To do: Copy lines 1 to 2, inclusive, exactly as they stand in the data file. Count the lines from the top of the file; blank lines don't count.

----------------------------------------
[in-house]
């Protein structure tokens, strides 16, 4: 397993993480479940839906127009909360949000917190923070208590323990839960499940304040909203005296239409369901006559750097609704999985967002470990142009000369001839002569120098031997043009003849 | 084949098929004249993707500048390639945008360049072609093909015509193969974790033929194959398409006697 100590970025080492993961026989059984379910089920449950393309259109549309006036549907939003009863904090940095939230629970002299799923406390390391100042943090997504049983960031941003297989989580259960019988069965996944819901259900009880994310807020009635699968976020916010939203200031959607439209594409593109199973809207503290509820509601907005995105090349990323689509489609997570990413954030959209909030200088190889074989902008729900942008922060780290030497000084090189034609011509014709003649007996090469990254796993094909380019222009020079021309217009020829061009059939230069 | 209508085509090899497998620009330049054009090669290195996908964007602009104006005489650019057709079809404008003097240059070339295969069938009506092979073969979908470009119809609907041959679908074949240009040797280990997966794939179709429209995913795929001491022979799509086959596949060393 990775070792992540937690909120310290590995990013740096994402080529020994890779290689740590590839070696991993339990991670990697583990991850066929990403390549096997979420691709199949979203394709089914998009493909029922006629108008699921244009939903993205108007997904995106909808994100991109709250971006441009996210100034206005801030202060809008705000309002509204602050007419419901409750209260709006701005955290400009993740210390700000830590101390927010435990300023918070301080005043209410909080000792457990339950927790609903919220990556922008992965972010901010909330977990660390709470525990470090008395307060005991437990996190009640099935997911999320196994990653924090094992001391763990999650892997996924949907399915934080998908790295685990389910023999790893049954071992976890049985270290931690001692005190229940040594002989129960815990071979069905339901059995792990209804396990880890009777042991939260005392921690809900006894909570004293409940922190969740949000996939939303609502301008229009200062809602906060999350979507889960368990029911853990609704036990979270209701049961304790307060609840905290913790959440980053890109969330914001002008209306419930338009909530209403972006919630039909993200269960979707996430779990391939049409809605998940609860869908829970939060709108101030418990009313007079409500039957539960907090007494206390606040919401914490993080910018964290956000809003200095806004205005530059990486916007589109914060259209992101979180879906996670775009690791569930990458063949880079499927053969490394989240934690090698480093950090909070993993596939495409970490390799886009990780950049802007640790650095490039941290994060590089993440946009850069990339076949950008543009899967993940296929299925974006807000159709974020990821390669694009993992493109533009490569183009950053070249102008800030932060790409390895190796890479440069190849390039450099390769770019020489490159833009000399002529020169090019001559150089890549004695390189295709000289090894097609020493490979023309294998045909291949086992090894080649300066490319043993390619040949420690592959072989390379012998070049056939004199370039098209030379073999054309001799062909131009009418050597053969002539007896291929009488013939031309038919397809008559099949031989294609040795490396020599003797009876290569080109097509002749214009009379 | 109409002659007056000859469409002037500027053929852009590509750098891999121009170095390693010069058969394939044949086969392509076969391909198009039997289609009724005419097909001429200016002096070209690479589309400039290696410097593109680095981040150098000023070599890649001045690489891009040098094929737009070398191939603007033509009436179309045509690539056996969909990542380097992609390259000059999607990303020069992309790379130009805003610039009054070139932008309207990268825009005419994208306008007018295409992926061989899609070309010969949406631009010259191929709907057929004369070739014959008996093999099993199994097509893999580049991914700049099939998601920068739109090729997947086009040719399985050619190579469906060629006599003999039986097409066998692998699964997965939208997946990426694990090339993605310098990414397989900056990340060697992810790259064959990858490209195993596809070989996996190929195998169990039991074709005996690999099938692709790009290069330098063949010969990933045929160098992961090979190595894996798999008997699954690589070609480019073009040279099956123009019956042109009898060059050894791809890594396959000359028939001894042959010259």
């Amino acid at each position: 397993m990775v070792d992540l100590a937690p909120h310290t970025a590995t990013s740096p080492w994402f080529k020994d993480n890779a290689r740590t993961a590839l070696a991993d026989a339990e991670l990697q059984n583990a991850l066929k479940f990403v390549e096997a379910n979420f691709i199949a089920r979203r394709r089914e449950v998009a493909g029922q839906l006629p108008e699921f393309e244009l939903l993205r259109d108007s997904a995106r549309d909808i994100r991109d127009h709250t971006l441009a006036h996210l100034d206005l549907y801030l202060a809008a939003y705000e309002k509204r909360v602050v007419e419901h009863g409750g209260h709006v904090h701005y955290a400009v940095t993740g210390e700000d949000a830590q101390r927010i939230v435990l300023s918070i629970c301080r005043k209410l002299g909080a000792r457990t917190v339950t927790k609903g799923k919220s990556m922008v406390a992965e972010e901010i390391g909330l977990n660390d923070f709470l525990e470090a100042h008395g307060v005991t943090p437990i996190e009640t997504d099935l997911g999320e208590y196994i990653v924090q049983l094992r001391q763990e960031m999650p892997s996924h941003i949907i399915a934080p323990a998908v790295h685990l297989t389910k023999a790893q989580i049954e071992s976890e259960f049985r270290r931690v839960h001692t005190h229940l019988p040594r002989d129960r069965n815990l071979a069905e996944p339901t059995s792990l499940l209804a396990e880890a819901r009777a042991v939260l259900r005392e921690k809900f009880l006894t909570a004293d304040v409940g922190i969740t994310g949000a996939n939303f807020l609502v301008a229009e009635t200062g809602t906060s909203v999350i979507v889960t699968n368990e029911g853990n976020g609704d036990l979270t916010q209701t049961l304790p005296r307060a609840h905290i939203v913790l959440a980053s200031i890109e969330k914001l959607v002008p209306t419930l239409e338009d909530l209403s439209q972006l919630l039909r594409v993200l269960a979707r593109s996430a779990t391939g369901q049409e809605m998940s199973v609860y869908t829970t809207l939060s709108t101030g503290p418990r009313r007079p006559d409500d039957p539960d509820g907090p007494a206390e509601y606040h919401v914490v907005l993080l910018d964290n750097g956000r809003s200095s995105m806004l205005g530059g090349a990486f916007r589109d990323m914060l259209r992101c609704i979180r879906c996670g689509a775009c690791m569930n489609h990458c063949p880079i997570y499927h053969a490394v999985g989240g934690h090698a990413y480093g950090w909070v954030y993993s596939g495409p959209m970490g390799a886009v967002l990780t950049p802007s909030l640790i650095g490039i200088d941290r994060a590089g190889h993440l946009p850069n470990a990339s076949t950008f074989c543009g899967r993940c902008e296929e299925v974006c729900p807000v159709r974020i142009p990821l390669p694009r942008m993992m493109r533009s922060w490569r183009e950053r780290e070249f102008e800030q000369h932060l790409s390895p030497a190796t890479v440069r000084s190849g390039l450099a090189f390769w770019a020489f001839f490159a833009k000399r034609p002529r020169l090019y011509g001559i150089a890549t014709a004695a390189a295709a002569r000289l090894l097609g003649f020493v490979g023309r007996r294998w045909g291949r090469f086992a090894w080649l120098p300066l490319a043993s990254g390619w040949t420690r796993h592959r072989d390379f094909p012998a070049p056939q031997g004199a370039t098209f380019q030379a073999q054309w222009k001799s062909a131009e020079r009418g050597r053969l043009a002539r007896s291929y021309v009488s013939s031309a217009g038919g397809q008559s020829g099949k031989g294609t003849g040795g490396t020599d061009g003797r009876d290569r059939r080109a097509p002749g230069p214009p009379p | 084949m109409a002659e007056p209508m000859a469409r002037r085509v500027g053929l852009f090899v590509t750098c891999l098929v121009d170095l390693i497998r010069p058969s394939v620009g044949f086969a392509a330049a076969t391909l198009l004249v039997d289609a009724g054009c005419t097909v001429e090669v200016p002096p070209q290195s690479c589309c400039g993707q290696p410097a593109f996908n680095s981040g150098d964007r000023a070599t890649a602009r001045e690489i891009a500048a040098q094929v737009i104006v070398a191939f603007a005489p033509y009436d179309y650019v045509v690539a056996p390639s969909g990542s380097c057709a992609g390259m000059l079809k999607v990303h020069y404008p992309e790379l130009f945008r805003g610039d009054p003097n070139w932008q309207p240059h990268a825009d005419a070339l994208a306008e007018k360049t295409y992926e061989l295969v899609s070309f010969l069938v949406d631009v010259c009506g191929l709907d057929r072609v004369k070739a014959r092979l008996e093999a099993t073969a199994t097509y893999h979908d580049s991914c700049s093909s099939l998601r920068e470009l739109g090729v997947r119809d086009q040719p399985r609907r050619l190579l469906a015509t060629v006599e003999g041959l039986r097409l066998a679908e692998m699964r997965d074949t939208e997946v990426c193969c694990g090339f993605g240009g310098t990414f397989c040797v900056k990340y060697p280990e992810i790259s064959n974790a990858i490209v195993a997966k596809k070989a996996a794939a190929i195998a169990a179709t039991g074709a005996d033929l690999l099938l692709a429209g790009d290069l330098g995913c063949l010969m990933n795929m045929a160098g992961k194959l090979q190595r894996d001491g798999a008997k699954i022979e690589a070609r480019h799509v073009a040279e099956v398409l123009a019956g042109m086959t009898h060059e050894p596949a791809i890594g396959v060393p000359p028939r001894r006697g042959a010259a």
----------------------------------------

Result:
[in-house]
């Protein structure tokens, strides 16, 4: 397993993480479940839906127009909360949000917190923070208590323990839960499940304040909203005296239409369901006559750097609704999985967002470990142009000369001839002569120098031997043009003849 | 084949098929004249993707500048390639945008360049072609093909015509193969974790033929194959398409006697 100590970025080492993961026989059984379910089920449950393309259109549309006036549907939003009863904090940095939230629970002299799923406390390391100042943090997504049983960031941003297989989580259960019988069965996944819901259900009880994310807020009635699968976020916010939203200031959607439209594409593109199973809207503290509820509601907005995105090349990323689509489609997570990413954030959209909030200088190889074989902008729900942008922060780290030497000084090189034609011509014709003649007996090469990254796993094909380019222009020079021309217009020829061009059939230069 | 209508085509090899497998620009330049054009090669290195996908964007602009104006005489650019057709079809404008003097240059070339295969069938009506092979073969979908470009119809609907041959679908074949240009040797280990997966794939179709429209995913795929001491022979799509086959596949060393 990775070792992540937690909120310290590995990013740096994402080529020994890779290689740590590839070696991993339990991670990697583990991850066929990403390549096997979420691709199949979203394709089914998009493909029922006629108008699921244009939903993205108007997904995106909808994100991109709250971006441009996210100034206005801030202060809008705000309002509204602050007419419901409750209260709006701005955290400009993740210390700000830590101390927010435990300023918070301080005043209410909080000792457990339950927790609903919220990556922008992965972010901010909330977990660390709470525990470090008395307060005991437990996190009640099935997911999320196994990653924090094992001391763990999650892997996924949907399915934080998908790295685990389910023999790893049954071992976890049985270290931690001692005190229940040594002989129960815990071979069905339901059995792990209804396990880890009777042991939260005392921690809900006894909570004293409940922190969740949000996939939303609502301008229009200062809602906060999350979507889960368990029911853990609704036990979270209701049961304790307060609840905290913790959440980053890109969330914001002008209306419930338009909530209403972006919630039909993200269960979707996430779990391939049409809605998940609860869908829970939060709108101030418990009313007079409500039957539960907090007494206390606040919401914490993080910018964290956000809003200095806004205005530059990486916007589109914060259209992101979180879906996670775009690791569930990458063949880079499927053969490394989240934690090698480093950090909070993993596939495409970490390799886009990780950049802007640790650095490039941290994060590089993440946009850069990339076949950008543009899967993940296929299925974006807000159709974020990821390669694009993992493109533009490569183009950053070249102008800030932060790409390895190796890479440069190849390039450099390769770019020489490159833009000399002529020169090019001559150089890549004695390189295709000289090894097609020493490979023309294998045909291949086992090894080649300066490319043993390619040949420690592959072989390379012998070049056939004199370039098209030379073999054309001799062909131009009418050597053969002539007896291929009488013939031309038919397809008559099949031989294609040795490396020599003797009876290569080109097509002749214009009379 | 109409002659007056000859469409002037500027053929852009590509750098891999121009170095390693010069058969394939044949086969392509076969391909198009039997289609009724005419097909001429200016002096070209690479589309400039290696410097593109680095981040150098000023070599890649001045690489891009040098094929737009070398191939603007033509009436179309045509690539056996969909990542380097992609390259000059999607990303020069992309790379130009805003610039009054070139932008309207990268825009005419994208306008007018295409992926061989899609070309010969949406631009010259191929709907057929004369070739014959008996093999099993199994097509893999580049991914700049099939998601920068739109090729997947086009040719399985050619190579469906060629006599003999039986097409066998692998699964997965939208997946990426694990090339993605310098990414397989900056990340060697992810790259064959990858490209195993596809070989996996190929195998169990039991074709005996690999099938692709790009290069330098063949010969990933045929160098992961090979190595894996798999008997699954690589070609480019073009040279099956123009019956042109009898060059050894791809890594396959000359028939001894042959010259």